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ECB's Draghi says growth has moderated, outlook solid

ECB's Draghi says growth has moderated, outlook solid

Credit Agricole strategist Orlando Green said markets expected ECB President Mario Draghi to focus on the softer recent data and address concerns about euro strength and global trade tensions.

"Following several quarters of higher than expected growth, incoming information since our meeting in early March points towards some moderation while remaining consistent with a solid and broad based expansion of the euro area economy", Mr Draghi told reporters in Frankfurt.

This leaves the door open to ending lavish bond purchases by the close of the year.

The president also suggested that the focus of the European Central Bank governing council was on the most recent data rather than revising current forward guidance on monetary policy.

Robert Sierra, of Fitch Ratings said: "Along with the recent flat core inflation numbers and Draghi's emphasis in the press conference on the impact of the stronger euro on inflation, the ECB's tone has become slightly more dovish".

While the ECB's 2.55 trillion euro ($3.10 trillion) bond purchase programme, has cut borrowing costs and kick-started growth, although with no inflationary effect, policymakers will need to end the indefinite growth of money.

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The ECB's interest rate on its main refinancing operations and the interest rates on the marginal lending facility and the deposit facility will remain unchanged at zero, 0.25 and -0.40 percent respectively.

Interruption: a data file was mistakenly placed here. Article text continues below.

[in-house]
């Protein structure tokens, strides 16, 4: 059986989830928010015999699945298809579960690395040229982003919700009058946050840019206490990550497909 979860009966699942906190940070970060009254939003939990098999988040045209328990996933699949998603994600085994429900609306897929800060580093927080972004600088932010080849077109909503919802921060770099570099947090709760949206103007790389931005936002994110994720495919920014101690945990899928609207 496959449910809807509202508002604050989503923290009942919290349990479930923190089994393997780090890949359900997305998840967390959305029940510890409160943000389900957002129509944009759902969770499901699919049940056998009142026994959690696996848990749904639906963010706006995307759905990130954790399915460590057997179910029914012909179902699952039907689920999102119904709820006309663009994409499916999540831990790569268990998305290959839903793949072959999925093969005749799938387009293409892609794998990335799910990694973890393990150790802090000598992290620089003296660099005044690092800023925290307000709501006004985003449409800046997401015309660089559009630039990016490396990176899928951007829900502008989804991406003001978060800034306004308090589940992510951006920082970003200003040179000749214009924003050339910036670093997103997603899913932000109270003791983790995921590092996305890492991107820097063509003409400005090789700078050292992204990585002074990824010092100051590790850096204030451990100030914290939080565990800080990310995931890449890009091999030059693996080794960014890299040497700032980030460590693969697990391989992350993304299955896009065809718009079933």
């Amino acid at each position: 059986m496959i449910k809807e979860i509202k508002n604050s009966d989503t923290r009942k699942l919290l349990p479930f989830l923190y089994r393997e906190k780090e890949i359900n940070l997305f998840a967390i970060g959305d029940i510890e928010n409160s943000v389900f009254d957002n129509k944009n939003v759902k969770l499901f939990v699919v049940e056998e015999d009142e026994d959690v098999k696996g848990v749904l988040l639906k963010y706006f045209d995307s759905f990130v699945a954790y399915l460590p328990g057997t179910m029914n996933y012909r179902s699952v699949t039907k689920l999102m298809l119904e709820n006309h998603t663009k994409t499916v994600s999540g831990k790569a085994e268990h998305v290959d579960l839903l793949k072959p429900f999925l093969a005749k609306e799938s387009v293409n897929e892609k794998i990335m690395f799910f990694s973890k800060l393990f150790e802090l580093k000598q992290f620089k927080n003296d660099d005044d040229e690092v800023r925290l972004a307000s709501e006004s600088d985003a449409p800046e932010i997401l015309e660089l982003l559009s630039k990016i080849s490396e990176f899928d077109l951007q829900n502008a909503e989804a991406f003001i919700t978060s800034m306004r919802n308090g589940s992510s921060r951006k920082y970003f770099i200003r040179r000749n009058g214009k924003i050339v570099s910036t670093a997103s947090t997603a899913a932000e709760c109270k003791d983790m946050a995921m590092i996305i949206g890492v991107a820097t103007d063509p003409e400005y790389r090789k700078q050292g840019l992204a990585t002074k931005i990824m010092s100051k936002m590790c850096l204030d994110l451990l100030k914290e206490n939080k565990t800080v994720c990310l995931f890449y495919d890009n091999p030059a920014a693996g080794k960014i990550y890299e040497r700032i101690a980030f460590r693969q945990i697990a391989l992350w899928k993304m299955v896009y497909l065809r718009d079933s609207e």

"The music is still playing and we are still dancing, but we are reducing risk", said Pau Morilla-Giner, chief investment officer at London & Capital.

With the bond-buying scheme due to expire in September, the European Central Bank will have to decide in June or July whether to extend purchases or wind them down.

A key worry is that protectionist rhetoric from the United States could push down the value of the dollar even as the Federal Reserve is likely to raise interest rates several times this year, to support the U.S. currency. This, in turn, could have ramifications for the ECB's sole policy objective of ensuring price growth returns to its near 2 percent target.

The dollar edged lower on Thursday, but stayed above the 90 level, as the United States 10-year Treasury note continued to put pressure on the currency market, breaking through the 3 percent barrier for the first time since early 2014 this week. The recent jump in US bond yields has caused US-Japan and US-German yield differentials to widen further in the dollar's favour, leaving the yen and the euro lower.


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